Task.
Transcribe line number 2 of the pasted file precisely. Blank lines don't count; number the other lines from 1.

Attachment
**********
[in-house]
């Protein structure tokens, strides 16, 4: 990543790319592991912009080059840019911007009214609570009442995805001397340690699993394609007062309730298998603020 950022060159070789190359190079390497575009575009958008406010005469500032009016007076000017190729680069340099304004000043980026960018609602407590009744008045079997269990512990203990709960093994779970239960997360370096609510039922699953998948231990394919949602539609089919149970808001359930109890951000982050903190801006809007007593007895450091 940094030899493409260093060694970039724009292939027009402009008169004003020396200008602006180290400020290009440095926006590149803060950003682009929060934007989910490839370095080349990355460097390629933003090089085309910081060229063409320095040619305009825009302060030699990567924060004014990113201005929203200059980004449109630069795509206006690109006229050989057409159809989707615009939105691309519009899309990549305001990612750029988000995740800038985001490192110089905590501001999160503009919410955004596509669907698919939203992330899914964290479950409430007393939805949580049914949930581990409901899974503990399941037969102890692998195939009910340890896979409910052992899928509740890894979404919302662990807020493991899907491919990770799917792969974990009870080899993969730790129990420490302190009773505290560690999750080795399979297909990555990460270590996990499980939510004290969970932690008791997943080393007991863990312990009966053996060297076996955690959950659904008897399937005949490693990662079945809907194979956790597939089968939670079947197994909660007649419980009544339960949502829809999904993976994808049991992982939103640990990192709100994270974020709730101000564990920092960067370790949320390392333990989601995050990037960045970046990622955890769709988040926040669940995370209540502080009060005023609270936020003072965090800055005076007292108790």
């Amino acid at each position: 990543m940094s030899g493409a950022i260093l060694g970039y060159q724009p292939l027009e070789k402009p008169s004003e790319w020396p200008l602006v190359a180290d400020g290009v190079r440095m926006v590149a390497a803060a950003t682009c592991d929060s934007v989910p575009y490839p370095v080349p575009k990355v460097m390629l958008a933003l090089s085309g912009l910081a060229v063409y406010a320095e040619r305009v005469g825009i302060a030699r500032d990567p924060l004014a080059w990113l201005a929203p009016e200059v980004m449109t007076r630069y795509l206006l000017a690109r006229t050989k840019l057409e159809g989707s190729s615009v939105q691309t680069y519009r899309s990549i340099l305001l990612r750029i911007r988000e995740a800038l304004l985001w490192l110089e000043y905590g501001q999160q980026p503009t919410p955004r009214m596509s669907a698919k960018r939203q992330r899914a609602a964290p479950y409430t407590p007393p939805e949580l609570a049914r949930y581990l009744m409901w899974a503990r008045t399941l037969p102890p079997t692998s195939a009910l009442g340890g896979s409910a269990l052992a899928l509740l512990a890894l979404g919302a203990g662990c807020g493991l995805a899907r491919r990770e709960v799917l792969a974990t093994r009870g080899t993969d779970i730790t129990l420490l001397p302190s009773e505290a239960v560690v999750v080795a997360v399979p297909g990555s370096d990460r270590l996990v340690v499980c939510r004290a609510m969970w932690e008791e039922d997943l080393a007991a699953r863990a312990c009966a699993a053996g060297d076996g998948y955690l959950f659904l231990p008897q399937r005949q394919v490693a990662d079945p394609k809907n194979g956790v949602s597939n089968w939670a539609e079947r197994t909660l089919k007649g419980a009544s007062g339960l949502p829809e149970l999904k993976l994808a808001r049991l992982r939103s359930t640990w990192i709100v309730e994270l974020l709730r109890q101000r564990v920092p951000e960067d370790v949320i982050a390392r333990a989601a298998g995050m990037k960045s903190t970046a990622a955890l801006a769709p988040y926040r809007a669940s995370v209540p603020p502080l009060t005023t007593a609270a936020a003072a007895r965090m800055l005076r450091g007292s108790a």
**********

């Protein structure tokens, strides 16, 4: 990543790319592991912009080059840019911007009214609570009442995805001397340690699993394609007062309730298998603020 950022060159070789190359190079390497575009575009958008406010005469500032009016007076000017190729680069340099304004000043980026960018609602407590009744008045079997269990512990203990709960093994779970239960997360370096609510039922699953998948231990394919949602539609089919149970808001359930109890951000982050903190801006809007007593007895450091 940094030899493409260093060694970039724009292939027009402009008169004003020396200008602006180290400020290009440095926006590149803060950003682009929060934007989910490839370095080349990355460097390629933003090089085309910081060229063409320095040619305009825009302060030699990567924060004014990113201005929203200059980004449109630069795509206006690109006229050989057409159809989707615009939105691309519009899309990549305001990612750029988000995740800038985001490192110089905590501001999160503009919410955004596509669907698919939203992330899914964290479950409430007393939805949580049914949930581990409901899974503990399941037969102890692998195939009910340890896979409910052992899928509740890894979404919302662990807020493991899907491919990770799917792969974990009870080899993969730790129990420490302190009773505290560690999750080795399979297909990555990460270590996990499980939510004290969970932690008791997943080393007991863990312990009966053996060297076996955690959950659904008897399937005949490693990662079945809907194979956790597939089968939670079947197994909660007649419980009544339960949502829809999904993976994808049991992982939103640990990192709100994270974020709730101000564990920092960067370790949320390392333990989601995050990037960045970046990622955890769709988040926040669940995370209540502080009060005023609270936020003072965090800055005076007292108790």